AC: One of the biggest things our leadership team does is make it very clear that we genuinely believe in flexibility and that we want people to find the right balance between their work and home commitments. Talking about workplace flexibility isn’t enough, so I make sure my team and colleagues can see that I take time to be with my children and family – I think if people can see those behaviours, they know it is a real priority for the business. When employees have that flexibility, it reduces anxiety and pressure and allows them to focus on what they need to do.

As a working mum, flexibility has become an incredibly valuable currency. It means I get to be present at work and home. I find the mix of both being in the office and then being at home when I need to be incredibly empowering. Therefore, I can be the best version of myself for my colleagues, our customers, and my family.


When employers insist on workplace practices that could challenge employees, what is it they fear, and how can they help themselves to be more practical or accommodating? 

AC: For some employers, I think there is still a nagging suspicion that if they can’t physically see what their employees are doing, then people might be wasting time or not getting the job done. There are some obvious issues with that way of thinking – it shows a real lack of trust in their people, and it ignores the fact that the most important ‘measure’ is whether your team is achieving the goals and outcomes you have set together. There are so many great tools these days to help manage projects and set tasks and milestones along the way. If employers are truly worried about productivity, they should try implementing something that the whole team can use to support their work – rather than setting arbitrary rules about being in the office daily.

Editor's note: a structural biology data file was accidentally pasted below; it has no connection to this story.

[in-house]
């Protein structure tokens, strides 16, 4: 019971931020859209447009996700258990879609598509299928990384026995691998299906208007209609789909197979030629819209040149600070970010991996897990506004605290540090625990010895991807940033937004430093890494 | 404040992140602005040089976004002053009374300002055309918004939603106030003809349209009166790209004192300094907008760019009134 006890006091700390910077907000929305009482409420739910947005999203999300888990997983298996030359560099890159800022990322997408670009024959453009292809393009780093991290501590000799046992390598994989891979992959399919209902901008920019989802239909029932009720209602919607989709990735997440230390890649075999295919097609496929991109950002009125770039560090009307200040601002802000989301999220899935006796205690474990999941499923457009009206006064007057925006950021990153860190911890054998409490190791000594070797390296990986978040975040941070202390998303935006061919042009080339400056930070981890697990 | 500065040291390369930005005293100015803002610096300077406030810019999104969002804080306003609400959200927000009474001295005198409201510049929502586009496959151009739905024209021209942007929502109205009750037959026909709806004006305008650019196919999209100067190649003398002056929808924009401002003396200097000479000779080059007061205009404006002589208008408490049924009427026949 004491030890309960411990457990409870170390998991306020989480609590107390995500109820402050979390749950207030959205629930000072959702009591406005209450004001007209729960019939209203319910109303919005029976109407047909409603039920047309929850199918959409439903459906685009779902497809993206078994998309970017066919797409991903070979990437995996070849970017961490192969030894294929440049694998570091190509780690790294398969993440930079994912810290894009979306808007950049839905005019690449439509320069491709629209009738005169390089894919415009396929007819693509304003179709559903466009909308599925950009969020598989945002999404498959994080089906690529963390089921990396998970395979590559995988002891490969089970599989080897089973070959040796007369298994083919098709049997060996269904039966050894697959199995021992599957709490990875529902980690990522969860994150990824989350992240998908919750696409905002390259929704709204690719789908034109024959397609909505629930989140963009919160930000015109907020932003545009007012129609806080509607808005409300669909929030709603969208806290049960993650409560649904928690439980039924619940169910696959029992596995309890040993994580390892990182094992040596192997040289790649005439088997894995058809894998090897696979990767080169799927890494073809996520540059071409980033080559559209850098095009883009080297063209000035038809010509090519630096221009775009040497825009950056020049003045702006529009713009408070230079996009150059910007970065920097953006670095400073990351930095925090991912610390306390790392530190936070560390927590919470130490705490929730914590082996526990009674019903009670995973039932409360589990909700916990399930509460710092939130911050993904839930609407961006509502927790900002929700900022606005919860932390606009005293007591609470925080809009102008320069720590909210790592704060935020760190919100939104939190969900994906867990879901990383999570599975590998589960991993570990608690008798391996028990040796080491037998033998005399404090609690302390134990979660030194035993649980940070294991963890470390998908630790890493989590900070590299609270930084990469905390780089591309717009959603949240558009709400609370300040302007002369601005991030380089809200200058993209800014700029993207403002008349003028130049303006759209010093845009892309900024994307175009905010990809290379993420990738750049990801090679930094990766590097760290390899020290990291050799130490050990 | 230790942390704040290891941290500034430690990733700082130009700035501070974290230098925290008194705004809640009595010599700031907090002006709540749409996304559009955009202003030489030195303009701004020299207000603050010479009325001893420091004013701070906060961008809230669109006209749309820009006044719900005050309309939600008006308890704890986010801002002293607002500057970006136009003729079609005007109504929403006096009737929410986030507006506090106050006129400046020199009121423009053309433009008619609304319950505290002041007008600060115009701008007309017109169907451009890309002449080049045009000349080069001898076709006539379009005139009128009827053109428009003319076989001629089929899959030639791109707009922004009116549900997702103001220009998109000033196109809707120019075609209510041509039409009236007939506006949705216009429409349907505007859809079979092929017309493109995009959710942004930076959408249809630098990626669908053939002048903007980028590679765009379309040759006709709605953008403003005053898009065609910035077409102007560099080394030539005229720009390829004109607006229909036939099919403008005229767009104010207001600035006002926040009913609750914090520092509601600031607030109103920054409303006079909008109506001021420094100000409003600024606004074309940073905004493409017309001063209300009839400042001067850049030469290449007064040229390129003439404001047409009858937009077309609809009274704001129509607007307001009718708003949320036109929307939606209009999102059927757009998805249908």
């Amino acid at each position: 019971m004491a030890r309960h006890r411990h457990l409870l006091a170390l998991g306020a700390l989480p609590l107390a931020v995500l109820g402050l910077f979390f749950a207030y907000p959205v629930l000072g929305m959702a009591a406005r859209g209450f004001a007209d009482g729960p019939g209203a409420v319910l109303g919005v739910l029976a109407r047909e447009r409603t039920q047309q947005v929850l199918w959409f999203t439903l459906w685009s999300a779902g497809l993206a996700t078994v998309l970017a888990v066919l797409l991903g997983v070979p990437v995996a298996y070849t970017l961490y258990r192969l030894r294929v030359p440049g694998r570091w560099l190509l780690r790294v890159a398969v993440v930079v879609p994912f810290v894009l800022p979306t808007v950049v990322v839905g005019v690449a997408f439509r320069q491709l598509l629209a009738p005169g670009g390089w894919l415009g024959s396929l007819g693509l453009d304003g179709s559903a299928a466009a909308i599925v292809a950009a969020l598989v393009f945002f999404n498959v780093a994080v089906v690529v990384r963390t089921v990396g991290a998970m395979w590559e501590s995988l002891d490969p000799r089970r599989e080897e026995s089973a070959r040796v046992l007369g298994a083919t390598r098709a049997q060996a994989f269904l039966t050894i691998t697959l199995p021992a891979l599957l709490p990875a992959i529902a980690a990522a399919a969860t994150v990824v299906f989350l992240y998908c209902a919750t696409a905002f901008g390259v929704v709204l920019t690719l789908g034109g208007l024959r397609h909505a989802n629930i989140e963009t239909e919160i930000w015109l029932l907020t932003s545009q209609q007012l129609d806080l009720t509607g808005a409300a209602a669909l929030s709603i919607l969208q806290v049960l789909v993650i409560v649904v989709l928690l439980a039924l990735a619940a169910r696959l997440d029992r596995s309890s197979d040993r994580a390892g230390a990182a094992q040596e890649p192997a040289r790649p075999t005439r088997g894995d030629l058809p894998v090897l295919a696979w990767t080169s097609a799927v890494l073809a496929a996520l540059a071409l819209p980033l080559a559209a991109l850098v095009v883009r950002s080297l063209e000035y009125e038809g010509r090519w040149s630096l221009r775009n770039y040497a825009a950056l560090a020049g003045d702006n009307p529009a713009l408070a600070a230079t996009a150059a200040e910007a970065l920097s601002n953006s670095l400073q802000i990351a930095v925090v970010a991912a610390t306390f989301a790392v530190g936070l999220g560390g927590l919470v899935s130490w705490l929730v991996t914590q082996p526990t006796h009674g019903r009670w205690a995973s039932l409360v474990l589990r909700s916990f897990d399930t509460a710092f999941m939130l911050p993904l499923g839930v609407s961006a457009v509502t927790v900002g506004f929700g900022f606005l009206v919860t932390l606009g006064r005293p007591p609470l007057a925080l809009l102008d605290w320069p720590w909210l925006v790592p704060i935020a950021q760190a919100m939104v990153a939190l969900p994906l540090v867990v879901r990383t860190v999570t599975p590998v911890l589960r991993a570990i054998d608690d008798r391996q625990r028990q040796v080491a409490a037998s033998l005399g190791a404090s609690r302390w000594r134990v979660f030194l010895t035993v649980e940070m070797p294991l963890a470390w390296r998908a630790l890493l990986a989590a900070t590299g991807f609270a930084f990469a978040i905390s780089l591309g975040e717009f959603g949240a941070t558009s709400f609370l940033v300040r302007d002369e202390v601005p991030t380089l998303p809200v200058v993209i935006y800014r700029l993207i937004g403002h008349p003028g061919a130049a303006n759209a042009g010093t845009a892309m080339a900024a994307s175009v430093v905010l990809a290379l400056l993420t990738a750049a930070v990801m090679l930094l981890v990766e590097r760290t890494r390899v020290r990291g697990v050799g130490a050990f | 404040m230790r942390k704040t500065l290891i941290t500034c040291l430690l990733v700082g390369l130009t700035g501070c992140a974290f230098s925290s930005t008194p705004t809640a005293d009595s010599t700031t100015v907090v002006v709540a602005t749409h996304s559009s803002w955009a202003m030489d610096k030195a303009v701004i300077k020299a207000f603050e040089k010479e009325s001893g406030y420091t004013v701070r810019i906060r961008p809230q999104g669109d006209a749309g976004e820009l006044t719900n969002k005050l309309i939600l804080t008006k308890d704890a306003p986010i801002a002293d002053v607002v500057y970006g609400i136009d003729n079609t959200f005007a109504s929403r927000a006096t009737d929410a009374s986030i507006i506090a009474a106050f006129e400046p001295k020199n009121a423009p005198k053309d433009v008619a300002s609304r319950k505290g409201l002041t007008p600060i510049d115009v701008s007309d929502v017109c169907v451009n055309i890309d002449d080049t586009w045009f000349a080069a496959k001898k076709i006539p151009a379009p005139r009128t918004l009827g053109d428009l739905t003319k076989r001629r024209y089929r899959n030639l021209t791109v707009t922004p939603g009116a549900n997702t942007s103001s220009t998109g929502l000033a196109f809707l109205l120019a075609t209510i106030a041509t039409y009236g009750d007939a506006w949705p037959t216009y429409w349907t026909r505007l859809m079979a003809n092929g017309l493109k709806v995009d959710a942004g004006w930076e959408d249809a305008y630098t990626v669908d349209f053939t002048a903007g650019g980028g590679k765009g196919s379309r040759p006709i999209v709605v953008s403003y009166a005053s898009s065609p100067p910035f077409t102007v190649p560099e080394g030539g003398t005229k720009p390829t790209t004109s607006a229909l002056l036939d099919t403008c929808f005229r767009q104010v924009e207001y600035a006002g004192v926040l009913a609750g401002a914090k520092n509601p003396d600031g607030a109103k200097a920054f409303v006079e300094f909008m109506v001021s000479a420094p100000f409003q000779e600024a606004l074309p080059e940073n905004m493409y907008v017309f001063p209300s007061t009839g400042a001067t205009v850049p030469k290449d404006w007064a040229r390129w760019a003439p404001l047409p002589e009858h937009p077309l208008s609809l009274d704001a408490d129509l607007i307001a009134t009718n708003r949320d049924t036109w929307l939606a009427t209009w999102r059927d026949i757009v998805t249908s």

What is the biggest challenge employers are facing at the moment, and what are you seeing that can help solve any difficulties being encountered? 

AC: It is still a very tight talent market, and there is growing demand for skills in key technology areas, such as cloud and cybersecurity. Datacom’s approach to talent shortages is to take responsibility for helping to upskill people and to be proactive and supportive in attracting new talent into the tech sector both locally and internationally. We have established a lot of internships and mentoring programs externally and internally with initiatives like Connect Academy. We’re also partnering with others in the tech sector, such as the AWS re/Start program, to help develop the skills we need and grow our workforce.

With such fierce competition for talent, it is also more important than ever to keep your team engaged and remind them why their work matters. Take the time to celebrate the wins. At Datacom, for example, it’s not the tech itself that gets us excited; it’s that the projects we get to work on with organisations in transport, energy, government, education and health make a real impact in people’s lives across Australia.

How does technology make a difference in enabling workers to execute their work and home life responsibilities? 

AC: Doing your best work doesn’t come down to the office you’re sitting in, it is about having access to the information you need when you need it and being able to connect with the right people. Cloud platforms mean access to people and information is easier than it ever has been before, no matter where you are, and that means you can focus on work when you need to and use the flexibility this provides to make time for family and other non-work passions.